The Impact of Homelessness on Education


Homelessness in New York City has continued to rise over the past decade. As of July 15, 2019, there were 58,117 homeless peopleincluding 11,852 homeless families with 20,860 homeless childrensleeping in the New York City shelter system. This represents an 47% increase over the past decade.

How Education is Impacted 

During the same period of time, the New York City public school system has seen an increase in homeless students. The Institute for Children, Poverty, and Homelessness (ICPH) released their report last August, On the Map: The Atlas of Student Homelessness in New York City 2018. The report states that homelessness among public school students has risen more than 50% over the past six years, and the number of housed students has decreased. Since 2012, more than 150,000 children attending New York City public schools have experienced homelessness. More disturbing still, 33 percent of all homeless students are 2nd graders or younger. 

Children experiencing homelessness lack the stability and support necessary to succeed academically. In addition to academic impacts, disruptions to a child’s education threaten their social and emotional development. Chronic absenteeism can play a significant role in homeless children quickly falling behind one grade or more.  

ICPH has further found that homeless students achieve proficiency on New York State standardized tests at roughly half the rate of housed students. In addition, the impact of homelessness on students lasts long after those children are housed.

Furthermore, the resources that schools and teachers can allocate to homeless students are limited. In a 2019 brief published by The Research Alliance for New York City Schools entitled Homelessness in NYC Elementary Schools: Student Experience and Educator Perspectives, it was reported that “Schools with high concentrations of needy students can easily become over-extended…The schools we visited set aside these limited funds (only $100 per student) to purchase additional school supplies and clothing for students, and to make sure that students did not have to pay for school trips.”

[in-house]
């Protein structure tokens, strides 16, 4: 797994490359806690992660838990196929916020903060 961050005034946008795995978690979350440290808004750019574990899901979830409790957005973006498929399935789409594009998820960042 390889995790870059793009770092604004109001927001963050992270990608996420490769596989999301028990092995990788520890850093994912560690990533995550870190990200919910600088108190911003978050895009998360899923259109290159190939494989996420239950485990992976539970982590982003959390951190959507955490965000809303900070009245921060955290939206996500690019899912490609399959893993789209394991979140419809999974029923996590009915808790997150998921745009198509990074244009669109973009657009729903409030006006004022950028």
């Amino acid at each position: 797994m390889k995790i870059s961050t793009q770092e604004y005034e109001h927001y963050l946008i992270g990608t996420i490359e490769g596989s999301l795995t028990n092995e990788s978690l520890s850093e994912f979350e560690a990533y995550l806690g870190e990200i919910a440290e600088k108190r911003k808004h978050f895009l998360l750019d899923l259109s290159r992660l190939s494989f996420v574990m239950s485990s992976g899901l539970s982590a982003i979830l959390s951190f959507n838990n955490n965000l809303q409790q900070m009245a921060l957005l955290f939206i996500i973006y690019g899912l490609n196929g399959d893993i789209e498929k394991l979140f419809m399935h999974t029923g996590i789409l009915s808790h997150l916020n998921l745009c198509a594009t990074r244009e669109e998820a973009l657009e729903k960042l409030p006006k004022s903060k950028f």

Where VOA-GNY Steps In

At VOA-GNY, we are committed to enhancing the educational experience of the children in our Tier II shelters through a variety of supportive services. Each of our Tier II shelters provides high quality recreation and after school programs and other value-added services, which address the full range of issues faced by children and families. Most of these are funded through private donations.

In addition to after school programs, we solicit volunteer homework tutors and reading mentors who provide one-on-one educational assistance. Last fiscal year, community members volunteered over 500 hours at our family shelter programs.

Our recreation programs focus on literacy, basic math and enhanced reading comprehension. We offer homework assistance, tutoring, reading mentors, storytelling, arts and crafts, field trips and educational games. This ongoing individualized attention promotes improved learning and academic achievement, as well as providing stable, supportive relationships with caring accomplished adult role models.

VOA-GNY began its Operation Backpack® program 16 years ago with an original goal to outfit the 600 students living in our family and domestic violence shelters with gently used backpacks and school supplies. The drive grew each year, and has since evolved into its current model — providing brand new backpacks full of grade-specific supplies to every child living in the New York City shelter system who needs one before the first day of school. It not only relieves families and children of a stressor, but takes the burden of providing supplies off of teachers as well.

To date, Operation Backpack® has outfitted 180,000 students, and continues this summer, with the goal of providing 20,000 backpacks to children in need this year.

VOA-GNY is committed to providing the educational resources and support families need to help break the inter-generational cycle of poverty and create a better future for their children.

By Noelle Withers, Associate Vice President, New York City Housing and Homeless Services. Learn more about how we meet the housing needs of vulnerable New Yorkers and Operation Backpack®.

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